\begin{abstract}
Symbolic methods such as model checking using binary decision diagrams
(BDDs) have had limited success in verifying large designs
because BDD sizes regularly exceed memory capacity.
Symbolic simulation is a method that controls BDD size by allowing
the user to specify the number of symbolic variables in a test.
However, BDDs still may blow up when using symbolic simulation in large designs
with a large number of symbolic variables.
This paper describes techniques for
limiting the size of the internal representation of values in symbolic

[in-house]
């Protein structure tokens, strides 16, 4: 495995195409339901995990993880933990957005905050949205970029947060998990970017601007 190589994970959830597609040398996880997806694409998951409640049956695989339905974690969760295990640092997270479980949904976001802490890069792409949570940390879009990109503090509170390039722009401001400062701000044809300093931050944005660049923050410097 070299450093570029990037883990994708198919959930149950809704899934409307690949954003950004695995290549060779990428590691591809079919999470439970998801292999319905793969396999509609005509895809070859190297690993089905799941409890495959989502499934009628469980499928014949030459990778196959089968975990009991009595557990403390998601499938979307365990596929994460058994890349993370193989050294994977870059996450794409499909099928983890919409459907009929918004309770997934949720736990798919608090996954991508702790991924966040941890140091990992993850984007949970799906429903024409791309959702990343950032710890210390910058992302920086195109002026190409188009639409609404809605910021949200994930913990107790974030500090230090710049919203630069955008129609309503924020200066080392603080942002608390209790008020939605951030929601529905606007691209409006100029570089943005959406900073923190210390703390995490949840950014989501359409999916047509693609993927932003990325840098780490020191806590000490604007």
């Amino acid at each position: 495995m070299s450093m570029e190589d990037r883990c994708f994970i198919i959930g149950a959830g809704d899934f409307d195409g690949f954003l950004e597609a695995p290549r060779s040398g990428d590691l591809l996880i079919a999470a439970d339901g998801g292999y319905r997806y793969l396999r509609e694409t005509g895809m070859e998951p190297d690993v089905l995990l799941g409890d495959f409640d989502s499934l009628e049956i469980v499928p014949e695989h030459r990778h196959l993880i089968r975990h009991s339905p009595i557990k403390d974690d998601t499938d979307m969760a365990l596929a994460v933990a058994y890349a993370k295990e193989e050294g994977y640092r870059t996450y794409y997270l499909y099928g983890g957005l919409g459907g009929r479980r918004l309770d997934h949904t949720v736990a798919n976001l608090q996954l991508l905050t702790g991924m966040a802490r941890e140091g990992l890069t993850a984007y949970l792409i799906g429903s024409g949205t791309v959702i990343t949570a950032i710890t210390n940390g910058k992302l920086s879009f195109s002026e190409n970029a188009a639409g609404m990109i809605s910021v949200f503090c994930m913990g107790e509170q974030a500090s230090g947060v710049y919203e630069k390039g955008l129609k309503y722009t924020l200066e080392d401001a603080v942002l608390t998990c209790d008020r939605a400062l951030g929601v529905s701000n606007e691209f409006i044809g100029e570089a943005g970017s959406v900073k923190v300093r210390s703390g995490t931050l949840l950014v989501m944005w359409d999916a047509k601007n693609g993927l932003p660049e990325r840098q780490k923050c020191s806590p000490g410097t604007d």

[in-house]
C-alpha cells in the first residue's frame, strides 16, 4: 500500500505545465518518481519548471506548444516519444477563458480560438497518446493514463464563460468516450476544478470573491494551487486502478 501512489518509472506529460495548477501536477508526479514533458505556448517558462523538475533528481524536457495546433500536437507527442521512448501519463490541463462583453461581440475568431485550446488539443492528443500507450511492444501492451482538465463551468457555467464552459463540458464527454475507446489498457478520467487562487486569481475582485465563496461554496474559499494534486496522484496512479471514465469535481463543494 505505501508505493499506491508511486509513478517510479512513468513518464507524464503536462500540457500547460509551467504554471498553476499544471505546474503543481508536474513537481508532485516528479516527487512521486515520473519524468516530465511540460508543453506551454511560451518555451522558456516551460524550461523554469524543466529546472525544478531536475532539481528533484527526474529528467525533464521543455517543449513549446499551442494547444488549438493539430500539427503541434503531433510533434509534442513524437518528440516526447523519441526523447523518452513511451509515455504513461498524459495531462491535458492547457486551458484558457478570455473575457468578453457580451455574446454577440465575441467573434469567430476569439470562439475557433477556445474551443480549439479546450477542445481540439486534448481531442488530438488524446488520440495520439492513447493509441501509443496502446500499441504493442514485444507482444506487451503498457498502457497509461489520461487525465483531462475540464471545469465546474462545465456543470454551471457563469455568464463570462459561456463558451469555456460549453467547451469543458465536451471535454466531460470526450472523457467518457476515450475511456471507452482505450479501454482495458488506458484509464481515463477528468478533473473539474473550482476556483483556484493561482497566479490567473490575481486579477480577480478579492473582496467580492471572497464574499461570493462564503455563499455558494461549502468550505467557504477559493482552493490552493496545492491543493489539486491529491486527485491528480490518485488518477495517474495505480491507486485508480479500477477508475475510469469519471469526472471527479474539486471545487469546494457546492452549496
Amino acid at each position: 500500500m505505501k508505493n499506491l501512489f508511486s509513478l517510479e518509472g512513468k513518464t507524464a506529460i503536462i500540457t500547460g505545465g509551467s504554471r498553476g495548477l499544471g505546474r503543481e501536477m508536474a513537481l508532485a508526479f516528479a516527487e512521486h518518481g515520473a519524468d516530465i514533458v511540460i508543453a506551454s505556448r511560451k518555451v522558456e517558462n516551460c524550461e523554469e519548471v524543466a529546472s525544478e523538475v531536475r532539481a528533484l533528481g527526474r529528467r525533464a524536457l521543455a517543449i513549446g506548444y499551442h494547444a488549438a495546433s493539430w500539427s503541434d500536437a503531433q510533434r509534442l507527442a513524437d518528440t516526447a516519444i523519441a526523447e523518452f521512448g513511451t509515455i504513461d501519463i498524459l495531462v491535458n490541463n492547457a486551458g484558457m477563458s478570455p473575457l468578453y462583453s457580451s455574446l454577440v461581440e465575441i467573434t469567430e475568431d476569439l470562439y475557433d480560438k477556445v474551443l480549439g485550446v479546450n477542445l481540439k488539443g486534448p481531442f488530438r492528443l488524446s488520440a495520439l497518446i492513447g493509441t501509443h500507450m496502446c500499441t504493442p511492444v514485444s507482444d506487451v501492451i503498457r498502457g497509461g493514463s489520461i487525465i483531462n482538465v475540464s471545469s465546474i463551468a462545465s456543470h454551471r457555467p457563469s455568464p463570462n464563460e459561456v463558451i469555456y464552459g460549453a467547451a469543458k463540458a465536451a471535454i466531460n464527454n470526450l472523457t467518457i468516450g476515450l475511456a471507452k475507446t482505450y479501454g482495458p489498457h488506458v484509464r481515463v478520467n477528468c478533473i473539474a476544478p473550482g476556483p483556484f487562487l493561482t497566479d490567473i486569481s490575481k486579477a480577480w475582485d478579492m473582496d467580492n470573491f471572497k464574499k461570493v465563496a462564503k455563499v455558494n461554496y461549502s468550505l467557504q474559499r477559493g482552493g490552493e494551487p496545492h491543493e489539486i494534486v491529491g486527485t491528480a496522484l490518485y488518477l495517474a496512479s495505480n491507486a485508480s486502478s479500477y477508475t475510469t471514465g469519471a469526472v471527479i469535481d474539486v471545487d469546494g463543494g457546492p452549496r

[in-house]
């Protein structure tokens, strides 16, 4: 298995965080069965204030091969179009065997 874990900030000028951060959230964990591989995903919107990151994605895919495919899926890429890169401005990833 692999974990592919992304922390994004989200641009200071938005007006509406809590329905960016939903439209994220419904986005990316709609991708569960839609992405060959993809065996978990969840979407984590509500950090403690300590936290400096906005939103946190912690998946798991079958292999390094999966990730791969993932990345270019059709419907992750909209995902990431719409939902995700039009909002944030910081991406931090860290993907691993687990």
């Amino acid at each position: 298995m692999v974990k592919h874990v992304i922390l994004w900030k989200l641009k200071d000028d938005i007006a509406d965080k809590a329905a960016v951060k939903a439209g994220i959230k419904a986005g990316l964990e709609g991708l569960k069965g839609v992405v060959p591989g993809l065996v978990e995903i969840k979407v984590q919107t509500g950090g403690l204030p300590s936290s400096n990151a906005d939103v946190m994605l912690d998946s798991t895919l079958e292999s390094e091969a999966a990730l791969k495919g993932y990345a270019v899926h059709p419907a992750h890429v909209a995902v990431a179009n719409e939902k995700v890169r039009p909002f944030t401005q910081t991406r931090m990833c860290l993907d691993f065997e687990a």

simulation no matter how many symbolic variables are present.
The basic idea is to use approximate values on internal nodes;
an approximate
value is one that consists of combinations of the values $0$, $1$, and
$X$. If an internal node is known not to affect the functionality being
tested, then the simulator can output a value of $X$ for this node, reducing the
amount of time and memory required to represent the value of this node.
Our algorithm uses categorization of the symbolic input variables to
determine which node values can be more approximate and which can be more exact.
\end{abstract}